How to properly make Double Exposures?
As I was browsing stuff on the net, I came across this article in petapixel:
It says that all the images were made using film and in-camera and without digital manipulation.
How do you do these kinds of pictures? Is there a specific order, or maybe in the lighting used to get this effect? The main example that I am very curious about is this one: http://files.petapixel.com/assets/up...011/03/de2.jpg . Care to share any tips? I have a Yashica D that is very easy to do multiple exposures so I really want to try this.
Those are really neat. I would assume most of them have to be studio creations, allowing careful staging of scenes and/or the use of masks to prevent unwanted "strays" from one exposure interfering with the other.
The one you called out, with the hand silhouette, I think I understand. Shoot the single hand first, against a bright background, with the exposure chosen so that the background just blows out while the hand stays quite dark. Then shoot the model as a normal exposure on the same frame. The portions of the model outside the hand won't show up: that section is already saturated from the first exposure. Inside the hand, the first exposure had little effect on the film, so all it "sees" is the model from the second exposure. Voila.
Same basic technique should work for the "head full of cigarettes" one. Some of the others completely mystify me, though! Take the second-to-last, with the bird flying in front of the model's face---what happened to the photons from that section of her face? Why isn't there something there overlaid on the darker bird?
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Wow, those are really cool.
You have to think like the film.
That last one with the hand; one of the exposures is a hand silhouetted against a bright sky. On the film, this means that the sky has been severely exposed and all the silver will develop black and be affected. No new information can be recorded there.
But, where the silhouette is, this area hasn't been exposed nearly as much and the silver there is not very affected, and wouldn't develop up. Or in other words, there's "fresh silver" to make a new exposure with.
So, the 2nd exposure is of the girl with hands on face. This is recorded in the unadulterated silver left by the silhouette of the hand and has no effect on the severely exposed silver of the sky portion, so it looks like she's looking through a window in the shape of the hand.
All these types of multiple exposures work off this kind of thinking.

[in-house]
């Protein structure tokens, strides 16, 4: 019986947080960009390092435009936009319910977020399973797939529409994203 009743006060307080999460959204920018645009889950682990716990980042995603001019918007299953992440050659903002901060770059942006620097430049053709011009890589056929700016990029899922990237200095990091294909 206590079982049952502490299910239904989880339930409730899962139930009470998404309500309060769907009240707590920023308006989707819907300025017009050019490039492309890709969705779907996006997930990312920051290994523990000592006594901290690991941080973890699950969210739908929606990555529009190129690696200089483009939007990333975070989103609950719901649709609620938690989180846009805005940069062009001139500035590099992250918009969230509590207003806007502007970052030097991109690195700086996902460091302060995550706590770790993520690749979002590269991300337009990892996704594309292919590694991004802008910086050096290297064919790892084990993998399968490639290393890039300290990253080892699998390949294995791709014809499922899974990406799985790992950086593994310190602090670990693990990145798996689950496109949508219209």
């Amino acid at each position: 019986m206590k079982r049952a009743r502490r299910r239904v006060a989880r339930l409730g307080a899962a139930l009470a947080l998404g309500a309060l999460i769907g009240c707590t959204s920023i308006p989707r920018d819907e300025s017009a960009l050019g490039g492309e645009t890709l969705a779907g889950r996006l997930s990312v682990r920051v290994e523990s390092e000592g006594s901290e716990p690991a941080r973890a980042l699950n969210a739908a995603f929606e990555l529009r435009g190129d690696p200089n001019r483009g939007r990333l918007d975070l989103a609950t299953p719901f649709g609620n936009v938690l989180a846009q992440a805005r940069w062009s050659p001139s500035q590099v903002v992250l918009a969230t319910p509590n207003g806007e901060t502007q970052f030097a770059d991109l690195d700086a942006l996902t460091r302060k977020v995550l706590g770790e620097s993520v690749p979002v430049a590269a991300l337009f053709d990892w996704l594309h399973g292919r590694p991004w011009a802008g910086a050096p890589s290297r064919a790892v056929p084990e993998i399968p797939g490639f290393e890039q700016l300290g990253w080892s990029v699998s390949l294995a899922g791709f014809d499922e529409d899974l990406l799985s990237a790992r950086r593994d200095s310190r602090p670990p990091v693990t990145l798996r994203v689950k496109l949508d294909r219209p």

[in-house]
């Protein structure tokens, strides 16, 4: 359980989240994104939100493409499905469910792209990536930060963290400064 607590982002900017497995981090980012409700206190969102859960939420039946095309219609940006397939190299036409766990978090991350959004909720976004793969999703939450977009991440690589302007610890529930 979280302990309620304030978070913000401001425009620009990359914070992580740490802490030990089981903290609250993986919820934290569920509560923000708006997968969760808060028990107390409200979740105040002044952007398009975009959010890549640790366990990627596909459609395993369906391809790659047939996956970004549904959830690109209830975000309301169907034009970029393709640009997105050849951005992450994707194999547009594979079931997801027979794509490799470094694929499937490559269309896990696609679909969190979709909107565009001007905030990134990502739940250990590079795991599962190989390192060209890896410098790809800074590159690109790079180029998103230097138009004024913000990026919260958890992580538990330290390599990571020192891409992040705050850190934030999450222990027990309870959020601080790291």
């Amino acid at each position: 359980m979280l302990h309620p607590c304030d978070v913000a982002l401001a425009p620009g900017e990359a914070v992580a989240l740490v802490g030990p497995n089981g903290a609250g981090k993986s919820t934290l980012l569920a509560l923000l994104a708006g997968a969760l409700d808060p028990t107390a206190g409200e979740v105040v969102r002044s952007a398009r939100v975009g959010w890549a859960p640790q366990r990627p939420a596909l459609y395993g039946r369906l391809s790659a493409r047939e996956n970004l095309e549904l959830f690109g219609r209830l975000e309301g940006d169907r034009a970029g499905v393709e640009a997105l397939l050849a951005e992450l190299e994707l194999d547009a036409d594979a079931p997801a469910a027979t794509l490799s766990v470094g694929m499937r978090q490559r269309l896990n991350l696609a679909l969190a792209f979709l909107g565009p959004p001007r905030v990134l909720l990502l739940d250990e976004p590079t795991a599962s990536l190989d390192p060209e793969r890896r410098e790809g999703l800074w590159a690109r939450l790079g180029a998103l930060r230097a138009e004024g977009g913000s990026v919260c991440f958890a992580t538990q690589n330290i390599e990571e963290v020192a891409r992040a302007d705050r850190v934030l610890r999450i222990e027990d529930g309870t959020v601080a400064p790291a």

Thanks for posting!
(shoot, nathan beat me to it)
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Wow cool stuff. I think some of the shots from the link can be done in camera. But it's a discipline that can take years to master. I think there's masking involved. Masking is leaving parts of the film unexposed for the next exposure or protecting areas already shot while doing an exposure. Another method is done with multiple negatives with masking of photographic paper instead of film. I love the work of Jerry Uelsman. He works with multiple enlargers and multiple negs using masks also. http://www.photovisionmagazine.com/a.../uelsmann.html
His wife Maggie Taylor is also talented, but she uses a computer. http://maggietaylor.com/
Chances are, it's not a double exposure, but multiple exposures. It takes previsualization and planning the shots. You have to think out the shots thoroughly. Good luck!
Basics: To superimpose on a dark area, do it in the camera. To superimpose on a light area, do it under the enlarger.
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One of my specialities when working for Olan Mills was double exposure portraits. While the level of creativity by this guy far outshines my work, it isn't all that difficult. My favorite portrait is of my (now ex)wife sitting on her own shoulder. I shot it with a Yashica D 6x6 TLR. It doesn't require much more than a plan, and a china marker to draw on the ground glass to position the exposures correctly, then doing a normal multiple exposure.
What is a master but a master student? And if that's true, then there's a responsibility on you to keep getting better and to explore avenues of your profession.
The one you pointed out was most likely a models hand in a dark flat black glove or a silhouette cut out in black paper shot against a stark lit background like Holmburger suggested. The black gloved hand will leave enough unexposed silver halide to allow for the next shot of the model. I'm still working on the first one tho. Great link.
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And sleep to dream till day
Of the truth that gold can never buy
Of the bawbles that it may.
If you really want to see some great multiple images (pre digital, darkroom work) check out the images of Jerry Uelsmann. www.uelsmann.net. Fantastic.
Last edited by Chrismat; 11-11-2011 at 06:26 PM. Click to view previous post history.
Gosh, those blew me away! Thank you!